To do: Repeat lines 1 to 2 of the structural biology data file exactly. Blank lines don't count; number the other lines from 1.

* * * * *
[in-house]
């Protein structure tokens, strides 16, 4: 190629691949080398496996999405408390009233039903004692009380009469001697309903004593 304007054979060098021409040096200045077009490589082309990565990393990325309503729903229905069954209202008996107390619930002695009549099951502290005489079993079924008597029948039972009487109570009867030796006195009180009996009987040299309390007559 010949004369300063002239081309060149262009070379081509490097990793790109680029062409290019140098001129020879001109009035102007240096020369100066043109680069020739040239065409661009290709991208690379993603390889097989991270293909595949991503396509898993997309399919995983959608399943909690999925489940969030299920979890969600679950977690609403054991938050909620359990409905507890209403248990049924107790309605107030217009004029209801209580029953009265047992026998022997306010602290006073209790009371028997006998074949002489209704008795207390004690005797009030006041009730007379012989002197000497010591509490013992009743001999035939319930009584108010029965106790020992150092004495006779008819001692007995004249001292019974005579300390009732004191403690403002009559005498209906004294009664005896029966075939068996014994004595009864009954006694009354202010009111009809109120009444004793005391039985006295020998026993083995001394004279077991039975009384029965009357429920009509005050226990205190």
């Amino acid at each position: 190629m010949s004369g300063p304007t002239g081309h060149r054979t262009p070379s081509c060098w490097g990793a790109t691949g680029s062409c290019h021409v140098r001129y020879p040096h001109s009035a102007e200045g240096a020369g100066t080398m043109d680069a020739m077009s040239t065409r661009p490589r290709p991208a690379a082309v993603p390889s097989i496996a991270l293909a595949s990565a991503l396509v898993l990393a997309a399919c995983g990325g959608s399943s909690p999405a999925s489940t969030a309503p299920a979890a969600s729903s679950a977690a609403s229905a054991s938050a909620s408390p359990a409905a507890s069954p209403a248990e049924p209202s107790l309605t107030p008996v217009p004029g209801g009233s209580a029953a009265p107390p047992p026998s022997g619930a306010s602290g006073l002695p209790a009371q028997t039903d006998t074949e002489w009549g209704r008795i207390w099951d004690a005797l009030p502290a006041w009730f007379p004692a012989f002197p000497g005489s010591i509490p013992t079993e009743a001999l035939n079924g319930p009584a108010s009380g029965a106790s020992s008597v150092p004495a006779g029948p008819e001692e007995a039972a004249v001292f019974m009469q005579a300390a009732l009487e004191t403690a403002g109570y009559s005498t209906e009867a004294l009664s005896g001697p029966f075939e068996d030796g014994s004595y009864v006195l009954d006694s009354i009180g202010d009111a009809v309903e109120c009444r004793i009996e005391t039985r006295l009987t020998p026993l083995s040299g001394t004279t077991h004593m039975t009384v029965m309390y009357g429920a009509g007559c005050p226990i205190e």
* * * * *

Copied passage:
[in-house]
């Protein structure tokens, strides 16, 4: 190629691949080398496996999405408390009233039903004692009380009469001697309903004593 304007054979060098021409040096200045077009490589082309990565990393990325309503729903229905069954209202008996107390619930002695009549099951502290005489079993079924008597029948039972009487109570009867030796006195009180009996009987040299309390007559 010949004369300063002239081309060149262009070379081509490097990793790109680029062409290019140098001129020879001109009035102007240096020369100066043109680069020739040239065409661009290709991208690379993603390889097989991270293909595949991503396509898993997309399919995983959608399943909690999925489940969030299920979890969600679950977690609403054991938050909620359990409905507890209403248990049924107790309605107030217009004029209801209580029953009265047992026998022997306010602290006073209790009371028997006998074949002489209704008795207390004690005797009030006041009730007379012989002197000497010591509490013992009743001999035939319930009584108010029965106790020992150092004495006779008819001692007995004249001292019974005579300390009732004191403690403002009559005498209906004294009664005896029966075939068996014994004595009864009954006694009354202010009111009809109120009444004793005391039985006295020998026993083995001394004279077991039975009384029965009357429920009509005050226990205190």